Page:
According to WKYT-TV, in one eastern Kentucky county, the police department’s evidence room is filling up with soda by the 12 pack.
It’s because the Hazard Police Department is going undercover at store parking lots in an attempt derail the so-called “pop train” of welfare fraud.
The “pop train” scheme is where food stamp or Supplemental Nutrition Assistance Program (SNAP) recipients use their benefits to buy soda in bulk and then re-sell them for cash.
The United States Department of Agriculture (USDA), the federal agency that oversees food stamps, considers the scheme trafficking but says the enforcement falls to the state.
"The benefits are not being used for what they are intended for which is to feed their families," Hazard Police Chief Minor Allen said. "It's just become an expected practice in some places."
Kentucky received a $1.1 million dollar federal grant to battle fraud last October, with a portion of that money allocated to Hazard County authorities to crack down on the "pop train".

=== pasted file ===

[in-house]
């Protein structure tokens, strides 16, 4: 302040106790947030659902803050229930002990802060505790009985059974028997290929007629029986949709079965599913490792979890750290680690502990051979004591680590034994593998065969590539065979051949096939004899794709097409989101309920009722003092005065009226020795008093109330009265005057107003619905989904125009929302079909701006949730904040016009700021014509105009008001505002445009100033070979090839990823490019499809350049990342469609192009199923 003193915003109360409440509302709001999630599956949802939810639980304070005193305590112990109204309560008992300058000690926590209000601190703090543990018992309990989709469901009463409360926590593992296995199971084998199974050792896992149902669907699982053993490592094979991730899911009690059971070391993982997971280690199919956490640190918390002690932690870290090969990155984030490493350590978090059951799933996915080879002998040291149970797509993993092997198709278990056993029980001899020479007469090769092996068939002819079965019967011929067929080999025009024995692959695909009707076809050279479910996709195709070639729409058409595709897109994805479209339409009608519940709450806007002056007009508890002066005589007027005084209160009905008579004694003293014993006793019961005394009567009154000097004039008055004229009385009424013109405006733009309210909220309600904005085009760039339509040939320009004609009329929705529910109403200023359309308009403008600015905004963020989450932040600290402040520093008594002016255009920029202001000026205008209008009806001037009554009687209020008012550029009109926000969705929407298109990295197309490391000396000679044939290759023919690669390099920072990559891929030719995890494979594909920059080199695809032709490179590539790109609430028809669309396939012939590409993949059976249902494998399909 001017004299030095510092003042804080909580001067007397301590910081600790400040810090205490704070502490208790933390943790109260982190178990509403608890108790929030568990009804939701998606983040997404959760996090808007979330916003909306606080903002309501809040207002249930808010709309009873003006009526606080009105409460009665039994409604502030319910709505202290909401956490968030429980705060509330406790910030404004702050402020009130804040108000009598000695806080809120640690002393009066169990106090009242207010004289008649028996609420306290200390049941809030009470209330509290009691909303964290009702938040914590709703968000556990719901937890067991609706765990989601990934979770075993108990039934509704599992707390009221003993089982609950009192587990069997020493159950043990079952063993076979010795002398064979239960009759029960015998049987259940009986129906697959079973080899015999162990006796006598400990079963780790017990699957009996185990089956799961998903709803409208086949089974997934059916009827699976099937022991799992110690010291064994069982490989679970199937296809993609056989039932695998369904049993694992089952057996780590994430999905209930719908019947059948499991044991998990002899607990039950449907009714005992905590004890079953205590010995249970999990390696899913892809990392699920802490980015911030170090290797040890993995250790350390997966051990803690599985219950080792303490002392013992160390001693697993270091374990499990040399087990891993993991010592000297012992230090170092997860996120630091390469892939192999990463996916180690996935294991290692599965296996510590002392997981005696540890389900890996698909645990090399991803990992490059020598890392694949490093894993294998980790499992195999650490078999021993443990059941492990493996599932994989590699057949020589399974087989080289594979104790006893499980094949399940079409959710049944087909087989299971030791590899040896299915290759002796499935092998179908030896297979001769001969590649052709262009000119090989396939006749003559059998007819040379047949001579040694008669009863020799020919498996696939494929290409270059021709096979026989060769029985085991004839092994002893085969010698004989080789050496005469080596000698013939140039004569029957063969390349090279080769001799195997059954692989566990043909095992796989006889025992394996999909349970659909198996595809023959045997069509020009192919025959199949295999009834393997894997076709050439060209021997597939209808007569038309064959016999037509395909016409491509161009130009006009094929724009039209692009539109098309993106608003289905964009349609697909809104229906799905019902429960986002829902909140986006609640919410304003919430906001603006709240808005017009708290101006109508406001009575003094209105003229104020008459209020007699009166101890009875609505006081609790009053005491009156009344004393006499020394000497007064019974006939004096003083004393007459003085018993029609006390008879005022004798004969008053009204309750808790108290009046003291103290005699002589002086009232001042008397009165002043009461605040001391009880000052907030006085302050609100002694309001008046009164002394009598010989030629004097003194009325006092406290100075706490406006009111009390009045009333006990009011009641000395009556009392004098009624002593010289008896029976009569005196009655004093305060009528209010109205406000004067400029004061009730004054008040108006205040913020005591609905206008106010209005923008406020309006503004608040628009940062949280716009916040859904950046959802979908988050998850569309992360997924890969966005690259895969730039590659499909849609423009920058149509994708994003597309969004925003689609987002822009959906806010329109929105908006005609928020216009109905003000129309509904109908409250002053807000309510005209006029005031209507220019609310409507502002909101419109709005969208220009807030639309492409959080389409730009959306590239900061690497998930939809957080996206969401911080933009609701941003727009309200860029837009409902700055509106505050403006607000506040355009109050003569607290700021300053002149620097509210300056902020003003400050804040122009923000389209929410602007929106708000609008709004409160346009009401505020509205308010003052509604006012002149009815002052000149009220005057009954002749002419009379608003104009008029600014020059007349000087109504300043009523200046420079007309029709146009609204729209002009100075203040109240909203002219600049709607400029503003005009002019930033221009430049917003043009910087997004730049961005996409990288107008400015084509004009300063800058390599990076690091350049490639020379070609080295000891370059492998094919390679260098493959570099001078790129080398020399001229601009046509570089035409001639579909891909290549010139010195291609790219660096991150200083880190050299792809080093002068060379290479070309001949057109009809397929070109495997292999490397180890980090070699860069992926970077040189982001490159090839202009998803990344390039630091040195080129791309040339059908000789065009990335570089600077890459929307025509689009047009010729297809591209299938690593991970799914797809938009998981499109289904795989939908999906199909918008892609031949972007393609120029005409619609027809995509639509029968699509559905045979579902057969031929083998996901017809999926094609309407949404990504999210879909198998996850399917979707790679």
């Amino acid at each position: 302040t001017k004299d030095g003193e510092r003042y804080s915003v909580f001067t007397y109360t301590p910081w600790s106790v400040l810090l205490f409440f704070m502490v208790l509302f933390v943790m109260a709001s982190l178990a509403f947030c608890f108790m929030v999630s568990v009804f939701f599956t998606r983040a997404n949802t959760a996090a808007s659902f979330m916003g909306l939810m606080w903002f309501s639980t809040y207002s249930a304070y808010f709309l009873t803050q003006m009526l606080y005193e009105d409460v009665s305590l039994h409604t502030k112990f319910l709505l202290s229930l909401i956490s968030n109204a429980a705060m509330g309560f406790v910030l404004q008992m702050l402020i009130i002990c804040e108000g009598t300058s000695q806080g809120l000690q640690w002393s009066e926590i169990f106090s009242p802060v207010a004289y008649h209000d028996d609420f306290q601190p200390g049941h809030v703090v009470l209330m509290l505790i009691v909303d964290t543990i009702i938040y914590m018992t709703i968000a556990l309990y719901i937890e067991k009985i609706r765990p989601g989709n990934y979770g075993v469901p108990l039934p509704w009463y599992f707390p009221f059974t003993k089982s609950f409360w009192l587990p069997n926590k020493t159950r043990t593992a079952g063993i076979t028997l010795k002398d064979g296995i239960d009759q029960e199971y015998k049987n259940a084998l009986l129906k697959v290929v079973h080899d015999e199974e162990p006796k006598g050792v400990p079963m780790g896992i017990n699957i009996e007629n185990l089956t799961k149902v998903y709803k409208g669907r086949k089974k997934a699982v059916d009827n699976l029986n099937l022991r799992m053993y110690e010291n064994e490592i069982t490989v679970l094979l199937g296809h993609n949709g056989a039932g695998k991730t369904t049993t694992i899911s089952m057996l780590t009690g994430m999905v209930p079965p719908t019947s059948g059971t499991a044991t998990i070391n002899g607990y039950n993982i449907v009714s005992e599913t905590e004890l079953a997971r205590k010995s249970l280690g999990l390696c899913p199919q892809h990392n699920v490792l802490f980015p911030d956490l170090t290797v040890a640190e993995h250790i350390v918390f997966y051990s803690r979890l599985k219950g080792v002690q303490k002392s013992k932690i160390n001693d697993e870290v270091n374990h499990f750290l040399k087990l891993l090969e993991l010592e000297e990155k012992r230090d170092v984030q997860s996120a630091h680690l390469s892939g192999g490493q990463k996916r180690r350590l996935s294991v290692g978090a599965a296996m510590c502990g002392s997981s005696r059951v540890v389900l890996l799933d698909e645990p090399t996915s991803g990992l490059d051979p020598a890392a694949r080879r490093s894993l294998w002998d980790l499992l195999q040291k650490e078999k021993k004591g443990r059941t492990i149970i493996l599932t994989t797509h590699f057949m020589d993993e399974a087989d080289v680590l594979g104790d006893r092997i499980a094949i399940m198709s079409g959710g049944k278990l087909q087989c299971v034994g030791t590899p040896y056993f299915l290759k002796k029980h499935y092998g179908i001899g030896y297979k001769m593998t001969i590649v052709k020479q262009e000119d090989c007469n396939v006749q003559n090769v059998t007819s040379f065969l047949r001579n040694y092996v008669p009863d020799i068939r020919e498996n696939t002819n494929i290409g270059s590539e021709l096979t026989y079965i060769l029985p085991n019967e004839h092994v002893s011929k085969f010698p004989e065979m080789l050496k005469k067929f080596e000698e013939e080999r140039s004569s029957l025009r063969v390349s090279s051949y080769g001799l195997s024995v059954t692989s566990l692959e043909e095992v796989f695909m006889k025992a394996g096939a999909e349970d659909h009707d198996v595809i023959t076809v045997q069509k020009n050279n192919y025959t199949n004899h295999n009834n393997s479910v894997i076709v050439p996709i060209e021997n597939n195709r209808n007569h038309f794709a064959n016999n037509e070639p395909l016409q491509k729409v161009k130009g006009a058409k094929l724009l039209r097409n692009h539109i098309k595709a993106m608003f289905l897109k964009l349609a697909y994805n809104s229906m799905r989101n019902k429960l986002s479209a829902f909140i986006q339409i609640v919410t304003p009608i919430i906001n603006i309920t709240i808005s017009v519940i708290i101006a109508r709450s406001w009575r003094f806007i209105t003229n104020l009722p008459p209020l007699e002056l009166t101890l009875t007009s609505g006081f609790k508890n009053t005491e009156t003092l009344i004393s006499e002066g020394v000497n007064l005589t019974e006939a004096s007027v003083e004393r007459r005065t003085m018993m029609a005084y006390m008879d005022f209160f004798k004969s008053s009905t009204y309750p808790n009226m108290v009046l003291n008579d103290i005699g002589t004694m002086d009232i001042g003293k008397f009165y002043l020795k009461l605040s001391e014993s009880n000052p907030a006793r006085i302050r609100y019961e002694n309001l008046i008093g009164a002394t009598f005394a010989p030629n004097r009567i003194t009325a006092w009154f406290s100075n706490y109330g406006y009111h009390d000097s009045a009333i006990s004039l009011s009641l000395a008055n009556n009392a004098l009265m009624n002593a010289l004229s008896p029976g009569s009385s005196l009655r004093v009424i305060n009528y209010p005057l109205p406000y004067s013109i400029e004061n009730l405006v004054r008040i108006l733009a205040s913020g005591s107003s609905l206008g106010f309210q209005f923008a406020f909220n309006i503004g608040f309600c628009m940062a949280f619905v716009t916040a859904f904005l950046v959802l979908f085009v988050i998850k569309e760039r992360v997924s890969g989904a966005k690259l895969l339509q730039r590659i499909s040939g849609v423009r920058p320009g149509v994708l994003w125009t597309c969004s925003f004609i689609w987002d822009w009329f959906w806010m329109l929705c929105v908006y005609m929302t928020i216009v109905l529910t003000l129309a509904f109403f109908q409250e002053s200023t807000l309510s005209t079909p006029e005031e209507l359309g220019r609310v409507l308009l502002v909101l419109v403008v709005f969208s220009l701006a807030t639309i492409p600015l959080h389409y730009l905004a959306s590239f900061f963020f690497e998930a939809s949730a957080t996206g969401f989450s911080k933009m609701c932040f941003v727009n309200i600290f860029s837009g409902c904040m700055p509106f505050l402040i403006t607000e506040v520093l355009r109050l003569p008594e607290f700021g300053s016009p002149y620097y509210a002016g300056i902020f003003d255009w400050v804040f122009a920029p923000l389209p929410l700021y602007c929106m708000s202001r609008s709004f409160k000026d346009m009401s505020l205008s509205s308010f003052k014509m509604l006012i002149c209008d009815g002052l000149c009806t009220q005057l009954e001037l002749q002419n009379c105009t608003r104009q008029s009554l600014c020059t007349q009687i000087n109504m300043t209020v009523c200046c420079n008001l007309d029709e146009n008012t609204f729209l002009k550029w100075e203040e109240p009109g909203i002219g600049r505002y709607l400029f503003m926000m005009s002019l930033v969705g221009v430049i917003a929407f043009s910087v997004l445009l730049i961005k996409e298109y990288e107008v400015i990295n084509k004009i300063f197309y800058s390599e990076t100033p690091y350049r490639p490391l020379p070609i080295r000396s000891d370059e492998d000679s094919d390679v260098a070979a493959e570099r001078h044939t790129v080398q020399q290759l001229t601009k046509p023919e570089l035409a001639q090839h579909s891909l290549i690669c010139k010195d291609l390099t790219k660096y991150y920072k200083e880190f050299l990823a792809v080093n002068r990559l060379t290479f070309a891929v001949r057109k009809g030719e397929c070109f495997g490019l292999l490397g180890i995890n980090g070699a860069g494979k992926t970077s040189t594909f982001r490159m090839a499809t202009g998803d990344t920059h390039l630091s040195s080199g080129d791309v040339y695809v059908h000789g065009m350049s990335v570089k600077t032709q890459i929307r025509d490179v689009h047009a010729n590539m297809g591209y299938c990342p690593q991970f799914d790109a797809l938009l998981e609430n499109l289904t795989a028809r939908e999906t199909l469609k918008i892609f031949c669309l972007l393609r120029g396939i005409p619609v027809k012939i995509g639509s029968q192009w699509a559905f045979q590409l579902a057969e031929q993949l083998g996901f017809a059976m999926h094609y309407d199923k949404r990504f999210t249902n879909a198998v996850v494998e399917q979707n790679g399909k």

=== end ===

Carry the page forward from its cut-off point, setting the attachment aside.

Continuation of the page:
Officials say, the “pop train” is most visible during the first part of the month as food stamp benefits are dispersed.
"This is something new for us, as far as law enforcement," explained Hazard Police Detective Paul Campbell as crews worked to derail the scheme. "There's a lot of rumors floating around about it. ‘Is this illegal? Why are police investigating this?’"
Earlier this month Campbell showed WKYT how detectives wait outside stores for customers to roll out numerous packages of soda out the door. Detectives then follow the customers to see if they make a sell.
"This comes out of our tax money. It's not right. It's not fair. When people go inside here and purchase whatever they want and then resell it with the intent to defraud the government, that's not right," Campbell said.